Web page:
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getPathInfo() and "extra path"

Cameron Park
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Joined: Apr 06, 2001
Posts: 371
Hi, I have a question about exactly does HttpServletRequest.getPathInfo() returns. The API doc says the "extra path" between url and the query string, but I have no idea what that may be. Can someone please shed some light on this?
Thanks
Peter den Haan
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Joined: Apr 20, 2000
Posts: 3252
Originally posted by Cameron Park:
[...] "extra path" between url and the query string, but I have no idea what that may be.

Say you have a servlet "myservlet" mapped to http://mysite/myservlet. Then, a request for http://mysite/myservlet/extrapath?argument=bla will still map to "myservlet", but there will be extra path info "extrapath".
Two examples where this can be useful. Say, you have a section of your site which is members-only. You can include a check in every JSP, of course. A cleaner way to implement it is to map "/memberarea" to a MemberCheck servlet. This servlet would ensure that the member had logged in, then use the extra path info to forward to the real JSP. The URL for your members-only JSPs would be something like "/memberarea/foo/bar.jsp". No coding in the JSPs necessary. (If you have a servlet 2.3 container, you would use filters to do this, by the way).
Or, say, you have documents in a database. Then what you can do is have a servlet "DatabaseDocument" mapped to "/db". In your JSPs, you can simply link to "/db/foo/bar.doc" and the "DatabaseDocument" servlet would use the extra path info to retrieve "foo/bar.doc" from the database.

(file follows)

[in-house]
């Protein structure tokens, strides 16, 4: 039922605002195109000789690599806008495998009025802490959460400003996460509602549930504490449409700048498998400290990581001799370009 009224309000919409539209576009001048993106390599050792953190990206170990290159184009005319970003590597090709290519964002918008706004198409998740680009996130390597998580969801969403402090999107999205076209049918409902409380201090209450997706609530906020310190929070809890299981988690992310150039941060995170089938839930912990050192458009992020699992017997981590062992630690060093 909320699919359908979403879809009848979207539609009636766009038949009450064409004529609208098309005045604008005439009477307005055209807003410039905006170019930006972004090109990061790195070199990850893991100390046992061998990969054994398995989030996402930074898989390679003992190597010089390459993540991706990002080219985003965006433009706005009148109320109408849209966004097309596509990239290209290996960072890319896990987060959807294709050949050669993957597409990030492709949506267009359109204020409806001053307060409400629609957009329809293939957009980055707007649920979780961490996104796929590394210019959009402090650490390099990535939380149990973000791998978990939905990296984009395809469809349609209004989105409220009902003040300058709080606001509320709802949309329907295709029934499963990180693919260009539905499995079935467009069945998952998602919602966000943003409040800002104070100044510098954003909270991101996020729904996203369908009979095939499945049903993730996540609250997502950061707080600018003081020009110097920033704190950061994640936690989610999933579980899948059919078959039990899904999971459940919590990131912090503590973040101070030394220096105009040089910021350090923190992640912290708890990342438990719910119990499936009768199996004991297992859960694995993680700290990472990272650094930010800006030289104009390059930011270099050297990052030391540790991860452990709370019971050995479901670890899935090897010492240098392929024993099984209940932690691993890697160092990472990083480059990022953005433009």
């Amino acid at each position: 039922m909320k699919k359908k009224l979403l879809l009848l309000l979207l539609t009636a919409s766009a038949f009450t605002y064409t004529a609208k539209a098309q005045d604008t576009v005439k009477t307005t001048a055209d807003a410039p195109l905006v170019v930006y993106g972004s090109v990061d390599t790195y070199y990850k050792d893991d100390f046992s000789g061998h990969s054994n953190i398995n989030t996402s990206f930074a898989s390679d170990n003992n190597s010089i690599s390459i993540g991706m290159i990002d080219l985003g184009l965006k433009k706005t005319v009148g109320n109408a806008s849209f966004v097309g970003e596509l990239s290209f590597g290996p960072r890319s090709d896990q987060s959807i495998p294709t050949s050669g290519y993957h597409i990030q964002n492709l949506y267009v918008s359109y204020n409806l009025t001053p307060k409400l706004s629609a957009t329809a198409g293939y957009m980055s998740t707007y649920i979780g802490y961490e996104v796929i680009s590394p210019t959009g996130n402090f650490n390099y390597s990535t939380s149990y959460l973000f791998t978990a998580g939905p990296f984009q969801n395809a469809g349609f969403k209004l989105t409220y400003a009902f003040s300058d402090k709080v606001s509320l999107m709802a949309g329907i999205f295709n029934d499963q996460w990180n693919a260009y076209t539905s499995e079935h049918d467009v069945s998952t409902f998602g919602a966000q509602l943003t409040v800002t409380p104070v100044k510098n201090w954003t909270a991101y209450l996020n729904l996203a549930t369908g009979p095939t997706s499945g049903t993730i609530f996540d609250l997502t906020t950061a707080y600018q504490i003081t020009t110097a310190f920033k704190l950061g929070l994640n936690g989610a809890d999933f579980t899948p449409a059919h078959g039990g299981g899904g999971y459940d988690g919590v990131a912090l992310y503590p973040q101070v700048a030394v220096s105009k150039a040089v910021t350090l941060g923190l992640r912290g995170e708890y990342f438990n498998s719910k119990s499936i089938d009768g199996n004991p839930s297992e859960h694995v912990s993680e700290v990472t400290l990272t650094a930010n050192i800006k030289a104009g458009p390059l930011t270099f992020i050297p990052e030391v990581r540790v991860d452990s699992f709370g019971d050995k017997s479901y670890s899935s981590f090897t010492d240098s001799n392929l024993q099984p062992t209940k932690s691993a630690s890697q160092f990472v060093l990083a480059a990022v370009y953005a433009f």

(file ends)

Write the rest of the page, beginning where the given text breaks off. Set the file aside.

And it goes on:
- Peter
Cameron Park
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Joined: Apr 06, 2001
Posts: 371
Thanks Peter.
Cameron Park
Ranch Hand

Joined: Apr 06, 2001
Posts: 371
Hi, I am still unclear about where this "extra path" is specified in the HTML form. Also, if this "extra path" is arbitrary, then does getPathTranslated() reflect the real path to the file being accessed by "extra path"?
Peter den Haan
author
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Joined: Apr 20, 2000
Posts: 3252
Originally posted by Cameron Park:
Hi, I am still unclear about where this "extra path" is specified in the HTML form.

It is part of your request path. Take my earlier example of the DatabaseDocument servlet creating a virtual directory under "/db", relative to the root of your web-application. To this end, you would configure the servlet engine to map "/db" to the DatabaseDocument servlet.
When a HTTP request comes in for "/mywebapplication/db/foo/bar.doc?argument=value", the servlet engine splits this path up in four parts.

  • The first is the root of your web-application, "/mywebapplication". This is the value returned by HttpServletRequest.getContextPath().
  • The second part is the path that caused the request to be mapped to the DatabaseDocument servlet. This is "/db" -- the path you mapped the servlet to. It is the value returned by HttpRequest.getServletPath(). (You should never hardcode the path into the servlet, but use getServletPath() instead).
  • The third part is any path information which comes after the servlet path "/db". The servlet engine makes no attempt to interpret this; it is up to the servlet itself to retrieve it by calling HttpRequest.getPathInfo() and do with it whatever it needs to do with it. The DatabaseDocument servlet would use it to determine which database record to access. Its value is "/foo/bar.doc".
  • The fourth part is the query string "?argument=value". You can retrieve it using HttpRequest.getQueryString(), but usually you will let the servlet engine interpret the query string and call HttpServletRequest.getParameter() instead.

  • Also, if this "extra path" is arbitrary, then does getPathTranslated() reflect the real path to the file being accessed by "extra path"?

    Yes. This only makes sense if the extra path information should represent a filesystem path in the first place, of course -- in the example of the DatabaseDocument servlet, getPathTranslated() would not serve any useful purpose. (BTW, getPathTranslated() is directly related to ServletContext.getRealPath()).
    - Peter

    [This message has been edited by Peter den Haan (edited April 28, 2001).]
Cameron Park
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Joined: Apr 06, 2001
Posts: 371
Thank you so much Peter.
 
I agree. Here's the link: http://aspose.com/file-tools
 
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